China’s plans for green development and ESG disclosure

Expect more green finance regulations and fiscal spending to meet climate goals

China has grown to become the second-largest economy and second-largest stock market in the world, and is setting ambitious goals when it comes to climate.

President Xi Jinping announced China’s goal to hit peak emissions before 2030 and reach carbon neutrality by 2060 at the 2020 Climate Ambition Summit. The 14th Five-Year Plan also sets several new climate targets, including non-fossil power generation to reach 40% of total power generation by 2025, and increasing electric power consumption to 30% of the total by 2025.

The country allocated $607m for its 2022 renewable power subsidy and plans to have renewable energy account for 35% of its electricity consumption by 2030. Historically, China has a proven track record of achieving ambitious long-term renewable energy goals set forth within the Five-Year Plan.

The impact for the investment industry is that we can expect more supportive green finance regulations in the near future, and more monetary and fiscal spending to meet the climate goals as well as develop the country to achieve its modernisation goals.

ESG disclosure

MSCI started to partially include China’s large-cap A shares in the MSCI Emerging Markets Index in 2018. In the same year, China was encouraged to disclose ESG information under the Listed Company Governance Code.

In June 2022, the China Enterprise Reform and Development Society published voluntary ESG disclosure guidelines aimed at establishing uniform disclosure practices that are uniquely tailored to China-focused ESG priorities.

Although compliance with the guidance is voluntary, we have seen an increasing number of companies in China disclosing their ESG policies. This is evidenced by the increased interest in Chinese companies by international investors and the corporates’ intention to attract capital flows and diversify their equity ownership.

Green bonds

People’s Bank of China, the National Development and Reform Commission and the China Securities Regulatory Commission jointly issued an updated green bond projects catalogue in July 2021.

The revised catalogue provides further regulation to the domestic green bond market and is designed to direct more capital flows (domestic and international) to green projects. This updated catalogue aligns more with international standards. It is now expanded the allowed bond issuers from just regulated financial entities to all eligible green bond issuers such as listed companies and other financial institutions.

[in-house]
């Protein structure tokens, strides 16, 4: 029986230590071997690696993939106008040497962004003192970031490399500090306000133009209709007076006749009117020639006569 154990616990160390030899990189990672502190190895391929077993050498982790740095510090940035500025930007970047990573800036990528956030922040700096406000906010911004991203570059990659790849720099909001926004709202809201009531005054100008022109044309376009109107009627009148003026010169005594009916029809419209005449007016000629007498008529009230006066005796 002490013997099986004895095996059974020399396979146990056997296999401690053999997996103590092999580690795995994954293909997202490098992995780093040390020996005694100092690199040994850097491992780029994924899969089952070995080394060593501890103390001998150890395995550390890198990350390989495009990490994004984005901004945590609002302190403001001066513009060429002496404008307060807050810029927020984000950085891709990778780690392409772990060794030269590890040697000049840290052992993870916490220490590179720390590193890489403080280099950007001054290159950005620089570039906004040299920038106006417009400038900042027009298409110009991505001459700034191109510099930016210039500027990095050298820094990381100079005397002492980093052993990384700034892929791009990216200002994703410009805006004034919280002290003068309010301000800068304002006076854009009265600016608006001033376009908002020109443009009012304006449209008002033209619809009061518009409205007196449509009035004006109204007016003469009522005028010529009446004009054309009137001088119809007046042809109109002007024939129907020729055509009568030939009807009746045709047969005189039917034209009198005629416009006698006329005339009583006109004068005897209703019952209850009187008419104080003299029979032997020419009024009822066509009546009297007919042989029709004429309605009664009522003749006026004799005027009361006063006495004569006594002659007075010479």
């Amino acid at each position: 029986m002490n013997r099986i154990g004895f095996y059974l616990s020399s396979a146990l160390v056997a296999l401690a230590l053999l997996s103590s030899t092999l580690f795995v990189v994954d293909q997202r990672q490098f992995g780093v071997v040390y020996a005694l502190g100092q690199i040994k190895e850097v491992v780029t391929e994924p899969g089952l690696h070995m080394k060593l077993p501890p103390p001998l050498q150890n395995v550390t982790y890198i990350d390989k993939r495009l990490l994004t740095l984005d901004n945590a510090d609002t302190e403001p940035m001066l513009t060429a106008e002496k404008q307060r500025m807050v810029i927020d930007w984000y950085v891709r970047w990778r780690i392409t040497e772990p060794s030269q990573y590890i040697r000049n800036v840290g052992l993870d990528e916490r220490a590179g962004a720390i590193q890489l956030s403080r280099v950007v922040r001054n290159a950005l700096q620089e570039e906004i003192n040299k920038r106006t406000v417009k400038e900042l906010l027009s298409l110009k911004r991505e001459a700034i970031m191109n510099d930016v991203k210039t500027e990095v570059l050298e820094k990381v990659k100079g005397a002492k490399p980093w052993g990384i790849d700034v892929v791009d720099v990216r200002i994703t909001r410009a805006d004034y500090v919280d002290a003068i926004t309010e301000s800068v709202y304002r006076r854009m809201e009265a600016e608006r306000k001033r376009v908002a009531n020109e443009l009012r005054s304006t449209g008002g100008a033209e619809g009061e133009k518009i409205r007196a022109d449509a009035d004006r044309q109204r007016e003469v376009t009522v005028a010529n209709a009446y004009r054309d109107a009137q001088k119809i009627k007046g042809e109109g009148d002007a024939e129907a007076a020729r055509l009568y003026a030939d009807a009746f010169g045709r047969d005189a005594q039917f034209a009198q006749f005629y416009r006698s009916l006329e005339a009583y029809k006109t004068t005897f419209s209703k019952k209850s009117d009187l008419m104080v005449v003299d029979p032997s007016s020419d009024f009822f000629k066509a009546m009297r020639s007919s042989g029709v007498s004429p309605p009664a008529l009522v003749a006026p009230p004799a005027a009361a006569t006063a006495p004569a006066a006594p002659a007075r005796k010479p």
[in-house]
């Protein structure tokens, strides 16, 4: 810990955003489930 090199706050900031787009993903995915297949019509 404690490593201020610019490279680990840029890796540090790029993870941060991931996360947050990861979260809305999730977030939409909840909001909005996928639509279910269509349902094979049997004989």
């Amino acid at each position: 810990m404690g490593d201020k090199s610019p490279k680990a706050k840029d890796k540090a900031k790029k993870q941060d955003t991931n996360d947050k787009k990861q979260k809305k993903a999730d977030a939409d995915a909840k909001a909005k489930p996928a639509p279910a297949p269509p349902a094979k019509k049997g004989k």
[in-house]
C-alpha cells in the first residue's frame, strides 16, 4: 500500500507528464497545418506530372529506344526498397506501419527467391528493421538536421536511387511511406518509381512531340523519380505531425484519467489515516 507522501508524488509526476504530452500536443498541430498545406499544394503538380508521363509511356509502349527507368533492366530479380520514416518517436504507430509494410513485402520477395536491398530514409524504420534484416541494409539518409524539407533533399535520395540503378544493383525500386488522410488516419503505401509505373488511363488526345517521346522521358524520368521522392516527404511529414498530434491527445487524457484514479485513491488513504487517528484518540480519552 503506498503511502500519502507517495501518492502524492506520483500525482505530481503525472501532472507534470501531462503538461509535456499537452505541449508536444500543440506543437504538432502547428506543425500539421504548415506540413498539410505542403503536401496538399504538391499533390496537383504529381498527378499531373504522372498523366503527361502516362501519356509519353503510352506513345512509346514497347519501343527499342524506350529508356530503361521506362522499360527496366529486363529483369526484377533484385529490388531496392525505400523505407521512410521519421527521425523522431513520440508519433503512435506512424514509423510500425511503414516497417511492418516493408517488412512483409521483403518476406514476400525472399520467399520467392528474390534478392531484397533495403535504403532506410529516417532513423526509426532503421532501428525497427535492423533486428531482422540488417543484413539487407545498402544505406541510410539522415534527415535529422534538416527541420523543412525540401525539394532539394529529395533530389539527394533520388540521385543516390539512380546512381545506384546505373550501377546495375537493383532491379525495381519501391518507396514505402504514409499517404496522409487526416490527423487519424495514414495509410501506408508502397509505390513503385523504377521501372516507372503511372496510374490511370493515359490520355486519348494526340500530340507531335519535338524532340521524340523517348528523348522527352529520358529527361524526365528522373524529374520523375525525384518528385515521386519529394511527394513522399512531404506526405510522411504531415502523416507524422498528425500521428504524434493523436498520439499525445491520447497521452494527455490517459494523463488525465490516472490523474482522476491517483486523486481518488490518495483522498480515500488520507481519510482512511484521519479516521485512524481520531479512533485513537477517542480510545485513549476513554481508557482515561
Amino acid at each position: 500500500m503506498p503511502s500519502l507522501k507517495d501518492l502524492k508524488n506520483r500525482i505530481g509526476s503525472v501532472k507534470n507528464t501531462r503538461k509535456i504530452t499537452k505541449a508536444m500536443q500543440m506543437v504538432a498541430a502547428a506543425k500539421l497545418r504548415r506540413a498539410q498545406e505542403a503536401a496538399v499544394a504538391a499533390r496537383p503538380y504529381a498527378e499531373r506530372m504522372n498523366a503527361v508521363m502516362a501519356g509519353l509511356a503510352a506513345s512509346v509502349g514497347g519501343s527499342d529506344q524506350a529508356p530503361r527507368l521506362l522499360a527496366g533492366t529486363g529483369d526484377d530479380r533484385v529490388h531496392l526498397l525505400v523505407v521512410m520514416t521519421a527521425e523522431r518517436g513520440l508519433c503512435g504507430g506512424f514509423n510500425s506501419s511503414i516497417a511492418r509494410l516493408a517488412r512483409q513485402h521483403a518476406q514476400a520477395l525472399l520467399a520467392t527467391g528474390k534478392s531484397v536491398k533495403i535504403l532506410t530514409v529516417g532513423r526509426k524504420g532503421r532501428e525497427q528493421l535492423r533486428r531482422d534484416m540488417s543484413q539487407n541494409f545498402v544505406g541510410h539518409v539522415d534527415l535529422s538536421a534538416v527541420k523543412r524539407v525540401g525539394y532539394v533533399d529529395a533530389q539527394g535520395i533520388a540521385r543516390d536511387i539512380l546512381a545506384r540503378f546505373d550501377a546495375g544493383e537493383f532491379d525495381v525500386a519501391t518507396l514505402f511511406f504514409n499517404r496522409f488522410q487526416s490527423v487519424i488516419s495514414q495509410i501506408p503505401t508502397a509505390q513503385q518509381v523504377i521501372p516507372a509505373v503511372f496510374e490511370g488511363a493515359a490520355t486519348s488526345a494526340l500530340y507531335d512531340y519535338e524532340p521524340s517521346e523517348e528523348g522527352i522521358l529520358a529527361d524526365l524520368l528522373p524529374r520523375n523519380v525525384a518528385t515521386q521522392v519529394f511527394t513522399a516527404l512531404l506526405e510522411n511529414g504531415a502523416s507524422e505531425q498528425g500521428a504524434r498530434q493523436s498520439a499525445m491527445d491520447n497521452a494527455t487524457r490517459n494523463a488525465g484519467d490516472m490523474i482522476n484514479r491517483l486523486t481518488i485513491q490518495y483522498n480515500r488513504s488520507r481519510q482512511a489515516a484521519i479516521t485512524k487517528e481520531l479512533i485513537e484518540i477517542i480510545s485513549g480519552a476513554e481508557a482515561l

Such development diversifies participants in the green bond market, allowing investors to choose from a variety of industries and sectors that are contributing to the success of the long-term goal of a green society in China.

As green financing is an important tool for the government to facilitate its green development plans we expect such broadening issuers base will allow more efficiency in directing capital flows. It will be particularly helpful to low-carbon transition and green technologies projects to engage funding as corporates are the key participants in investing in these developments.

China’s 2030 climate target is approaching and we expect the domestic green bond market to grow significantly in the coming years in size, diversification, and liquidity to facilitate the needed project and infrastructure build-in preparation for achieving climate-neutral goals by 2060.

Green infrastructure

China could kill two birds with one stone. As the youth unemployment rate is at a historically high level, kicking off more green infrastructure projects can ease pressures in the market for young people to join the labour force quickly.

The reopening has materially improved investors’ sentiment towards China. The subsequent supportive policies and activities to pick up from here are key for further economic recovery.

As evidenced by the latest PMI, China is in the expansionary territory now as nearly all sub-index numbers are above 50, including new orders, new export orders, services etc. which are all picking up in activity.

Substantial financing and subsequent deployment of the capital will provide fundamental financial support to corporates in re-establishing thought leadership in renewable energy, clean technology, electrical vehicles and future mobilities.